In the 1950s, a religious order rooted in ancient Indian philosophies established a center in the hills of Montecito. Half a century later, the
Remains a serene retreat that embraces all faiths.
By Ann Louise Bardach

God was not  especially welcome in our New Jersey home. On the contrary, my father offered the occasional and animated tutorial on the nonexistence of God-sort of a catechism in atheism. While the house was full of books-from Charles Dickens to Karl Marx- woe be it to him or her who thought we might want a Bible on our shelves. With a tight, chilly smile, my mother once dispatched a drably -dressed twosome from the Seventh-day Adventist, who thought otherwise. But in the moment before she closed the door to the front porch, one of the visiting pilgrims, slipped a  Bible into her reluctant hands. Though I searched for days, that black-bound volume was never again seen in our home. What my mother did with the Good Book remains, well, a mystery.
My illumination would have to wait until our back-door neighbor, eight-year-old Barbara O’Brien, shared her catechism book from St. Joe’s, as we called the Catholic church on the other side of town. Forever seared in memory will be the moment Barbara turned a page and pointed out an illustration of God. There He was, emerging from a flock of pastel-pale cumulus clouds-a light-skinned, toga-clad, bearded man of stern benevolence. Gushing with wonder and relief, I told Barbara I was ever so grateful because now I would recognize Him should we ever meet.
Such revelations are not guaranteed at the Vedanta Temple at the top of Ladera Lane in Montecito–though they should not be ruled out altogether. One is certain to find, however, a respite from life lived on the information highway and a sanctuary where being trumps doing. With its wraparound, panoramic vistas of the Pacific and the Santa Ynez mountains, it happens to be one of the loveliest haunts in California.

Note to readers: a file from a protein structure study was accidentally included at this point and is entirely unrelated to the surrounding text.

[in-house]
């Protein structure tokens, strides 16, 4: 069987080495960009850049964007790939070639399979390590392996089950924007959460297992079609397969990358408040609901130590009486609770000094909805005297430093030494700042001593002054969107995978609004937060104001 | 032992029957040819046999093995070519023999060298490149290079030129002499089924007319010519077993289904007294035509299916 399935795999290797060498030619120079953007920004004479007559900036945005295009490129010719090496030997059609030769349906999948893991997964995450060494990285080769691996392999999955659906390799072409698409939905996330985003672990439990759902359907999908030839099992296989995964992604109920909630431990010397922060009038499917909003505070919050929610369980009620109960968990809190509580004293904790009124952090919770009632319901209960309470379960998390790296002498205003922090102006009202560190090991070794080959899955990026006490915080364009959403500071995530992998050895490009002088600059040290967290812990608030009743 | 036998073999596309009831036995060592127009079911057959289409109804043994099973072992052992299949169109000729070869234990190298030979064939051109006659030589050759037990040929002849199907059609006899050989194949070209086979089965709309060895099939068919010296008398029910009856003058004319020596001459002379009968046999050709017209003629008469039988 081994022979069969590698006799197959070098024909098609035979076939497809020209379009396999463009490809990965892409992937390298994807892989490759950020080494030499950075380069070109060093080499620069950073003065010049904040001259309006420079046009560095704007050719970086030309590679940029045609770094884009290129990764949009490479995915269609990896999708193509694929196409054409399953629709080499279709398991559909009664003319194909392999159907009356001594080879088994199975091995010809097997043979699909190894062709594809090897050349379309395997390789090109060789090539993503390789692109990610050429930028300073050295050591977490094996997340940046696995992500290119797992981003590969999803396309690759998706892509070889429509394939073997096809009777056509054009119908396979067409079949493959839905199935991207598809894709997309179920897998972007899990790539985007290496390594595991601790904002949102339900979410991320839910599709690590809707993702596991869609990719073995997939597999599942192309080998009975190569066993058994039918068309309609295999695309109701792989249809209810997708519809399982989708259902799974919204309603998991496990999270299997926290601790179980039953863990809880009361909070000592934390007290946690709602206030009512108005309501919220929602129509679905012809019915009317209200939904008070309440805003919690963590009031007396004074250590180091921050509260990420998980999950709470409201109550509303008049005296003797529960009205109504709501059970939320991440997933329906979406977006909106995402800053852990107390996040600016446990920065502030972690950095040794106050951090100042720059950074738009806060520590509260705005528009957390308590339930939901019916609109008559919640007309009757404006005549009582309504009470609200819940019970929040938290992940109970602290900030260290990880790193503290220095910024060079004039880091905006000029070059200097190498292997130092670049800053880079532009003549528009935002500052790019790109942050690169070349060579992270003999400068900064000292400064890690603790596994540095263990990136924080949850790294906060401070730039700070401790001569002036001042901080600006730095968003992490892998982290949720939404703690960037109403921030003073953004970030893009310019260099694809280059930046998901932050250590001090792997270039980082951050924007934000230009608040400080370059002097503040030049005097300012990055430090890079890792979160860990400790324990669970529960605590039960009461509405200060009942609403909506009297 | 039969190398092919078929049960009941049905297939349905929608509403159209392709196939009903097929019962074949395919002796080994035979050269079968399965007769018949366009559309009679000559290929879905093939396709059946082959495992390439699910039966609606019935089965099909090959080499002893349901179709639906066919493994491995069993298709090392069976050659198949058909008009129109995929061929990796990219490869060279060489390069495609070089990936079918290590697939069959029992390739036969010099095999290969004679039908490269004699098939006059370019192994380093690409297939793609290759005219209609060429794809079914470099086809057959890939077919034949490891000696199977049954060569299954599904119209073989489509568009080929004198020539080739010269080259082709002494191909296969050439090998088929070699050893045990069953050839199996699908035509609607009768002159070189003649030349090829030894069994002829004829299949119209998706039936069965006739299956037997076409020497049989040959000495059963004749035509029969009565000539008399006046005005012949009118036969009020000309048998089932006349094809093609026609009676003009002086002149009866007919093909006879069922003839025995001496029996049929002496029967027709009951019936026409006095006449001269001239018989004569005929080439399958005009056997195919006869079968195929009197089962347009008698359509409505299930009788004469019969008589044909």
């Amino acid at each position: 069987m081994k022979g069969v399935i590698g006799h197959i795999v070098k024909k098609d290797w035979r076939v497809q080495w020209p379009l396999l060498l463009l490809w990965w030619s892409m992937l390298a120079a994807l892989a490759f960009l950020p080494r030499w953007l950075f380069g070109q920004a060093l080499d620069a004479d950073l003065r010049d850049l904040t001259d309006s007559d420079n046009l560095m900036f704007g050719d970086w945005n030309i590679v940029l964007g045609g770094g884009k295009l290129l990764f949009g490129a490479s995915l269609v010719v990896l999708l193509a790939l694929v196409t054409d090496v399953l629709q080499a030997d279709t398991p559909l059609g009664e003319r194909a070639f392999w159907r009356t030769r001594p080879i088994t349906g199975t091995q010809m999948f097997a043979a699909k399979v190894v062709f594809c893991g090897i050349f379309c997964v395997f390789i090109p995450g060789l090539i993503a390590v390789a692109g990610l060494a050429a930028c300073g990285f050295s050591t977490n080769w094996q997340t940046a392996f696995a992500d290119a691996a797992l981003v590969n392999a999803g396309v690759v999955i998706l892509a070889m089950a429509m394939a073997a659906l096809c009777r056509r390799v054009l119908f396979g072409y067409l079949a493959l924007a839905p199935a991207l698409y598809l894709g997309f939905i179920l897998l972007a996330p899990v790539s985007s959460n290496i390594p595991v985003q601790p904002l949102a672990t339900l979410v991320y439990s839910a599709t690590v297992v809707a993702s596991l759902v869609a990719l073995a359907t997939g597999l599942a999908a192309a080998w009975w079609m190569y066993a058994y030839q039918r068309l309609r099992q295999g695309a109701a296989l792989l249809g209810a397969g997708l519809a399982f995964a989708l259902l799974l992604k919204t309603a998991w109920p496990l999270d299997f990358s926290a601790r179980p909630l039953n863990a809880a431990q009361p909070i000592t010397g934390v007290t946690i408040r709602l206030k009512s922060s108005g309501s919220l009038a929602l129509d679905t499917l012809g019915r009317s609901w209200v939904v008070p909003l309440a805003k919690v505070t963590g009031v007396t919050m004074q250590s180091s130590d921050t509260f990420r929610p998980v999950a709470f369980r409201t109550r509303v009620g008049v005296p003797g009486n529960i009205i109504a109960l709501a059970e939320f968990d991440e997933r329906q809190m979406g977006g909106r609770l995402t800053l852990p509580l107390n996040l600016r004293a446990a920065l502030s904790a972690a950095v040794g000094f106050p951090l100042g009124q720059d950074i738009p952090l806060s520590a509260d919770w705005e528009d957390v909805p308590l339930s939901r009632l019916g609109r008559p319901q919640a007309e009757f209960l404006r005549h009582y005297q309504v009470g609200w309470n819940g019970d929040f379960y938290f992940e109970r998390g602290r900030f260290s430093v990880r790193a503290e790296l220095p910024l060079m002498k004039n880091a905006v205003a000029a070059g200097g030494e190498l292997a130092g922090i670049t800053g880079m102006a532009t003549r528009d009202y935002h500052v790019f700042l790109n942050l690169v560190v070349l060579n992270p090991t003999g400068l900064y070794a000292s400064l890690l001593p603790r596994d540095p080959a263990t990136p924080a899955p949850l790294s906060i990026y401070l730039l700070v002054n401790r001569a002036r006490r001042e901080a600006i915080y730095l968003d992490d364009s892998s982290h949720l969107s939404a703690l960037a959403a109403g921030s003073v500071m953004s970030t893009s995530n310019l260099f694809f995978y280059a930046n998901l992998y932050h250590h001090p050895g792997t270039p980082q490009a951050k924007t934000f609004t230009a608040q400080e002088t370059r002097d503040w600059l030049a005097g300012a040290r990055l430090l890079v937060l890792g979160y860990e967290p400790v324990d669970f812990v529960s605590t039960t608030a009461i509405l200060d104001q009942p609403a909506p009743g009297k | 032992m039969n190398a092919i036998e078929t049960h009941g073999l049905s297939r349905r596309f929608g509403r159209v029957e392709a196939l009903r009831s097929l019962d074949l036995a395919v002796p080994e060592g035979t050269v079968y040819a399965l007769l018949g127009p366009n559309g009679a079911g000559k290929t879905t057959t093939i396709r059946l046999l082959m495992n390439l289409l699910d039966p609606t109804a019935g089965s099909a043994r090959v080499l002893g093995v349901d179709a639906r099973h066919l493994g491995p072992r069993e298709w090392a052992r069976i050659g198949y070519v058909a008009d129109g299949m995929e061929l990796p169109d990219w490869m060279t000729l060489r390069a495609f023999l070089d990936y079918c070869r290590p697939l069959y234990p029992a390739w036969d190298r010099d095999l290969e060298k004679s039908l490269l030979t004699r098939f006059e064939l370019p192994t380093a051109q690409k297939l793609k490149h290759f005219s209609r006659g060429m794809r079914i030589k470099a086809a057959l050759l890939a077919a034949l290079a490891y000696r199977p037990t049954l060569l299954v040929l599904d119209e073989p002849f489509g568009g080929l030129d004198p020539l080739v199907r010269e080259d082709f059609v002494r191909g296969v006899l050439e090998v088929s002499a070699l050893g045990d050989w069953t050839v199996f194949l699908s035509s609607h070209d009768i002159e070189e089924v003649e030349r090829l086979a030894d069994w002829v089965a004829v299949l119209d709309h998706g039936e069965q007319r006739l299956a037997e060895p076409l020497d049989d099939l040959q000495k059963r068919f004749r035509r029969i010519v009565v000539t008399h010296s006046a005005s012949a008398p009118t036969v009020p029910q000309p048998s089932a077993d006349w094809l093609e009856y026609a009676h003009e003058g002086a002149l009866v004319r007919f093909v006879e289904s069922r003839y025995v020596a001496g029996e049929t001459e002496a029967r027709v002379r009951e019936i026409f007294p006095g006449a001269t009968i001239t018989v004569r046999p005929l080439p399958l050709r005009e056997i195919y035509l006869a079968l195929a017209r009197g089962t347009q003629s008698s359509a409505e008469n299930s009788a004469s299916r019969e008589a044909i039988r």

While the Central Coast is a veritable mecca of the New Age–with dozens of spiritual teachers, quacks, kooks, and all manner of self-improvement classes, Vedanta speaks in a voice from another age-the Old Age, as it were. Its teachings are rooted in the Vedas, the most ancient of all spiritual scriptures, going back more than 6,000 years, which are the cornerstones of Hinduism, Buddhism, and Vedanta. They include the Upanishads and express the core belief that God is within and without and that the divine is everywhere-but most manifest in the human heart. Among Vedanta’s appeals is it generous embrace of other faiths and their prophets.
Vedanta’s most famous modern-day prophet was the remarkable Indian monk Vivekananda, a disciple of Bengali-born saint Ramakrishna. It was Vivekananda who brought the message of Vedanta to the West. He first visited London, then Chicago, where, on September 11, 1893, the thirty-year-old missionary delivered an electrifying lecture at the World’s Parliament of Religions to 4,000 stunned and cheering attendees.
Well-born, handsome and fabulously rich, Spencer Kellogg had it all. In 1940, the sixty-four-year-old Santa Barbara linseed-oil millionaire divorced his longtime wife and married a younger woman. Yet, having bested all his material goals, Kellogg still fumbled through anxious, dark nights–wondering what it all meant.
So profound was his yearning that he began a transformation from tycoon to spiritual seeker. In 1942, Kellogg stumbled upon The Gospel of Sri Ramakrishna, the extraordinary firsthand account of the Indian saint born in 1836 that had just been translated into English. The Gospel chronicled the life and mission of Ramakrishna, whose followers believed him to be an avatar, a divine incarnation. Aldous Huxley, who contributed the book’s forward, tended to agree. He described the recorded conversations of Ramakrishna as “the most profound and subtle utterances about the nature of Ultimate Reality.”